Outside Jugiong, just as portrayed in the famous Australian folk tune, a track does actually wind back past an old fashioned shack and joins the road to Gundagai (the four-lane Hume Highway these days). The Murrumbidgee is indeed flowing and what happens to be growing, as matter of interest to me, are wild plums (Prunus domestica).
If you are on country roads along the eastern Australian range or slopes almost anywhere from New South Wales to Tasmania, January is the month for foraging wild plums. Of your common roadside fruit forages, the autumn fruits of blackberries won’t be right for another month or so and the apples perhaps another month after that. Plums are the summer thing. They can be red, yellow or something in between, or even that dark purplish burgundy like bullaces in Britain (often ripening later though). From whence they hail, among the named varieties of orchard-grown fruit, and whether from European or Asian stock, is a mystery to me; but as feral wildings, they have undoubtedly departed somewhat from domestic form. For one thing, they are a lot smaller than you might expect and you might pass them in the car thinking they are some kind of unknown inedible berry rather than the familiar drupe (botanically speaking) of the most common of stone fruits. Their prominence along roadsides suggests an initial origin as pips thrown out of passing car windows. But there are areas, like the road out of Jugiong, where their abundance suggests that they are some generations past being a travellers snack, and almost certainly instead dispersed by birds or even simply just rolling a little further down the hill from mum.
With them, you can of course make a lovely plum jam, which has traditionally been my go-to response. They are pretty much like your shop-bought plum, but smaller and much more blessed with the sharp acidity in the skin which some of us love. But we are kind of full up with jams and jellies and don’t really get through that much of it anyway. So it’s plum sauce. Not the Chinese one that goes with Peking duck, but a more an Australianised British traditional stalwart of days gone by – much like the ditty Along the Road to Gundagai. This one is pretty loyal to Stephanie Alexander’s take on it. A well-tested standard recipe is worth it in this case if only to make sure you get something pourable that isn’t too runny – vary the flavours if you like, but not the solids to liquids ratio. It is a vinegar/sweet/savoury/fruit acid sauce that works as a topping for close to anything. Basically it is all that the ubiquitous tomato sauce/ketchup is, but better.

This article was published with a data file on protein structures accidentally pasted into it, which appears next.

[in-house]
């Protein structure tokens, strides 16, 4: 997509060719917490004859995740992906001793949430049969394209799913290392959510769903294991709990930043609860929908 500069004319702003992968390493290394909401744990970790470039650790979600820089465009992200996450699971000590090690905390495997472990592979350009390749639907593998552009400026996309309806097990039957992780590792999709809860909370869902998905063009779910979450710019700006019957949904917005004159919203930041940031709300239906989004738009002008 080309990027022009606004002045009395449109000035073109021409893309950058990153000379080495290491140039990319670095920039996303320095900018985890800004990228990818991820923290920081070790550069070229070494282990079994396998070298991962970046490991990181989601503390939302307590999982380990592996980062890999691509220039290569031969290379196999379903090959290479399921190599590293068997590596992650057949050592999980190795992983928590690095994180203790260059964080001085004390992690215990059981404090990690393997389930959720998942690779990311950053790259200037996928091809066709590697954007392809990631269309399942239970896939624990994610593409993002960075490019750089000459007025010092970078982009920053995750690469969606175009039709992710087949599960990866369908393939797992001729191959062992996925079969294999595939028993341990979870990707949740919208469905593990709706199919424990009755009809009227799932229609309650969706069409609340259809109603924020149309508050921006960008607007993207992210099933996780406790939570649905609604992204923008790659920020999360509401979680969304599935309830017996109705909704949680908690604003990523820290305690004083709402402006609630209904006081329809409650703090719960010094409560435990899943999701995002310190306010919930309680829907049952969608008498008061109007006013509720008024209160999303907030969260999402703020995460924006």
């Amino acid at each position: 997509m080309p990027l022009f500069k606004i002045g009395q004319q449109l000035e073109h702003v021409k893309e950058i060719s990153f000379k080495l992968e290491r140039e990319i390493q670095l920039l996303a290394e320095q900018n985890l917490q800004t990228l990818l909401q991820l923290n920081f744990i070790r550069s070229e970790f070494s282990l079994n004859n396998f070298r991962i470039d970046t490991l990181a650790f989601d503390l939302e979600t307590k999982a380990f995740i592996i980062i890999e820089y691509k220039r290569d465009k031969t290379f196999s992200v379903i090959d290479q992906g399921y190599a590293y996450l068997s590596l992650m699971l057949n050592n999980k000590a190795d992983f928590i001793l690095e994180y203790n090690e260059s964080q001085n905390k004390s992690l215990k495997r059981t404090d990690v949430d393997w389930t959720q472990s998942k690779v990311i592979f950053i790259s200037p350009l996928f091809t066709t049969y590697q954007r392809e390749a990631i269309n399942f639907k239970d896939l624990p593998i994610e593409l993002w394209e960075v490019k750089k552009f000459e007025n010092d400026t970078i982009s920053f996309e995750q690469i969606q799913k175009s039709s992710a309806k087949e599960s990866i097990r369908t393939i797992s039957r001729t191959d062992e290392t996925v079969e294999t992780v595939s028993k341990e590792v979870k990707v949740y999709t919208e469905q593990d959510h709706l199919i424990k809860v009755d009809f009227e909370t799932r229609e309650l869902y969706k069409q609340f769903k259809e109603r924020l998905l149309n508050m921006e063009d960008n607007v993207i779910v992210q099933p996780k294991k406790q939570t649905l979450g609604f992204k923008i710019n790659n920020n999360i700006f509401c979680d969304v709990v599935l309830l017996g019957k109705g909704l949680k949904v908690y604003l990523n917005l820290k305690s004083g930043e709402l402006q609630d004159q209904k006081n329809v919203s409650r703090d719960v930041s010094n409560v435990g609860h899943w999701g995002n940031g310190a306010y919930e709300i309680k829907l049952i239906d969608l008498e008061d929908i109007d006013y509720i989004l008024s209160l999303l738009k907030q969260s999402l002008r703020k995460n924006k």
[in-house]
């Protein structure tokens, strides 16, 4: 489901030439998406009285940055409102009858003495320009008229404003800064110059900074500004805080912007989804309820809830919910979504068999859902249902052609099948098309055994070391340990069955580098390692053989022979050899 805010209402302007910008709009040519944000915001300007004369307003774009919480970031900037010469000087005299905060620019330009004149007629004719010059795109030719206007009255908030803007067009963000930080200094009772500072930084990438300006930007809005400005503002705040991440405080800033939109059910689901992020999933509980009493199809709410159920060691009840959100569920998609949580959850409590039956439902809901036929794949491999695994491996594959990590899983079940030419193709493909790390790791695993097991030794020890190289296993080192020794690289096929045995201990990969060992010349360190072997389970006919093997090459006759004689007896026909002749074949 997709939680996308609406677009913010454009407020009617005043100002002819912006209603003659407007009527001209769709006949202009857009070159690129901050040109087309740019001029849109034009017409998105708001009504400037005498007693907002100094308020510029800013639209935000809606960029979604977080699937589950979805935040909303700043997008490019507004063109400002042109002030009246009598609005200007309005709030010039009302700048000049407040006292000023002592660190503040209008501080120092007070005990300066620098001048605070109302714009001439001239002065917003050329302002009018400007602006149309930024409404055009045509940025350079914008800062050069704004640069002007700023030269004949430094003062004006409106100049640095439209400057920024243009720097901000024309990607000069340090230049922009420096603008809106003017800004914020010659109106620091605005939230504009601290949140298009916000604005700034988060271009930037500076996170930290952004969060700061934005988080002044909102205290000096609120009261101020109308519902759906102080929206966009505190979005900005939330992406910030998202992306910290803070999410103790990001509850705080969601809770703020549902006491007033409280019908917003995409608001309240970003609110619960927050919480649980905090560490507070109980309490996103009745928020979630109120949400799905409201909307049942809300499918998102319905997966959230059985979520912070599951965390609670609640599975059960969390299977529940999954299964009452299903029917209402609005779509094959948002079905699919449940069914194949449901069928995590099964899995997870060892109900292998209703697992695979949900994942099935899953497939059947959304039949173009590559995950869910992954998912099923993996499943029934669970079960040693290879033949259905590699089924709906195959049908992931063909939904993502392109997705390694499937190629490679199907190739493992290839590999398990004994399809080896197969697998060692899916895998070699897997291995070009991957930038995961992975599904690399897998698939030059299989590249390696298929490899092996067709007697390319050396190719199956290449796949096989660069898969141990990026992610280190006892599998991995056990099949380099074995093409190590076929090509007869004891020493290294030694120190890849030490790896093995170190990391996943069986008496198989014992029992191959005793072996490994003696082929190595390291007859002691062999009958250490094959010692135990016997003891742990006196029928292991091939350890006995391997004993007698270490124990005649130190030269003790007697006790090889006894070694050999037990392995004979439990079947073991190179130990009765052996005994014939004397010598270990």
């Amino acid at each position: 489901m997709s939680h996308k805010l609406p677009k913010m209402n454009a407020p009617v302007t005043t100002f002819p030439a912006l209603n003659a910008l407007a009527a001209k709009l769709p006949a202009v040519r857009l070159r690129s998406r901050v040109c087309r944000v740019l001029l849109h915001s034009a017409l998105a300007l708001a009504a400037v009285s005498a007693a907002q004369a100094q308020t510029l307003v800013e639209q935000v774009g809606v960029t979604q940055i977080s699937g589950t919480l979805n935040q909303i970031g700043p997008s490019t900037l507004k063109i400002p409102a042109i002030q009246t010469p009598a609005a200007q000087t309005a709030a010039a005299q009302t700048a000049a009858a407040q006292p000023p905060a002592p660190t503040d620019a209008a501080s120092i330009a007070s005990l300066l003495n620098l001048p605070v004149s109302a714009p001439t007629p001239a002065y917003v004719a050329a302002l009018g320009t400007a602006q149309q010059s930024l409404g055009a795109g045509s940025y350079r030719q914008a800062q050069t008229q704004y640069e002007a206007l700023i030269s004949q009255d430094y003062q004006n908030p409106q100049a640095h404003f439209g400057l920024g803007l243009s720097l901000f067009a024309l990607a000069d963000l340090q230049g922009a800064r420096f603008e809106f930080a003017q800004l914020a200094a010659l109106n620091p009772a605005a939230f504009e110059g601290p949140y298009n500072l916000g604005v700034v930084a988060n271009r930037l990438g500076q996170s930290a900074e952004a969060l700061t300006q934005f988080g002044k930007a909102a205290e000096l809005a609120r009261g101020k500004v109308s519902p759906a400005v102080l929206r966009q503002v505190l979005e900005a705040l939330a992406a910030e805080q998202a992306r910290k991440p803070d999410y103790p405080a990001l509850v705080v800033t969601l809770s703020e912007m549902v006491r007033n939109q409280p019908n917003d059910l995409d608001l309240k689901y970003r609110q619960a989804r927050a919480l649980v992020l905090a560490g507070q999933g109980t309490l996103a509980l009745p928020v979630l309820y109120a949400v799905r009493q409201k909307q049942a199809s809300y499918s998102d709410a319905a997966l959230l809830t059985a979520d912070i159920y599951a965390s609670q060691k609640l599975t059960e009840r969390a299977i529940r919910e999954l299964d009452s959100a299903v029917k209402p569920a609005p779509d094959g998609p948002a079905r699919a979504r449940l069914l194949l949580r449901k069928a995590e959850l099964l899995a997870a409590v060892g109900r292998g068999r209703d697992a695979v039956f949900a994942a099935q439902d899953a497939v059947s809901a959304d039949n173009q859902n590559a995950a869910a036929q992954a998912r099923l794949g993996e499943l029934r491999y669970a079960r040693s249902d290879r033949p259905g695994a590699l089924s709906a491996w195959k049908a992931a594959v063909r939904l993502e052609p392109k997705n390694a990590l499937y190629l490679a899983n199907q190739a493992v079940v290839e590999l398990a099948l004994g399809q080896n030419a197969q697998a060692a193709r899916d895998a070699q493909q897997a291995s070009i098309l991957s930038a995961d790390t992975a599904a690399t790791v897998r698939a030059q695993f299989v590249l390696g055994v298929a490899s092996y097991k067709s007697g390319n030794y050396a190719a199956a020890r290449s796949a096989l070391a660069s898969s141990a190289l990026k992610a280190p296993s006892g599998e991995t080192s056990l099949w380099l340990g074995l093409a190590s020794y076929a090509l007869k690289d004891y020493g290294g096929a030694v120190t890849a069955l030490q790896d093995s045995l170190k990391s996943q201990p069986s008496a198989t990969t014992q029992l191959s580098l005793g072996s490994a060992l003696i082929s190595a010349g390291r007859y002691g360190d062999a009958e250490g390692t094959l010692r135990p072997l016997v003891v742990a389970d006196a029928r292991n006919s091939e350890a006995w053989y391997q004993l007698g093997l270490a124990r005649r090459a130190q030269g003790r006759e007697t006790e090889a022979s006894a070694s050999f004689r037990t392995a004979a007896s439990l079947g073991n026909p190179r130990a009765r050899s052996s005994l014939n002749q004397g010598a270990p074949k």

Per kilo of plums:
1 tsp cloves
2/3 tsp whole allspice (pimento)
2/3 tsp whole peppercorns
1.5 cups brown sugar
2 tsp salt
1tblsp grated ginger
2 cups white wine (or apple cider) vinegar
1 chilli (or lots more, or none)
Stone the plums and crack half the stones (bash with a mallet in a tea towel) and put them in a muslin bag (this give pectin to get things gelling). Tie the spices in a separate muslin bag. Put it all in a non-reactive pot and simmer for half an hour. Remove the bags, giving them a good squeeze and press the rest through a sieve, fine colander or food mill back into the rinsed pot. Simmer for as long as it takes to get the thickness you want (remembering it will thicken when cool and wants to be able to be poured like tomato ketchup). It can then go in either sterilised jars or bottles (depending on thickness).
Although many would like to see such home-made delicacies in lovely glass with some neat finishes like a square of gingham cloth on top secured with a ribbon, we figure this is more an everyday kind of condiment and went for a plastic squeeze bottle (but wouldn’t do that for any stores we planned on keeping on the shelf for long).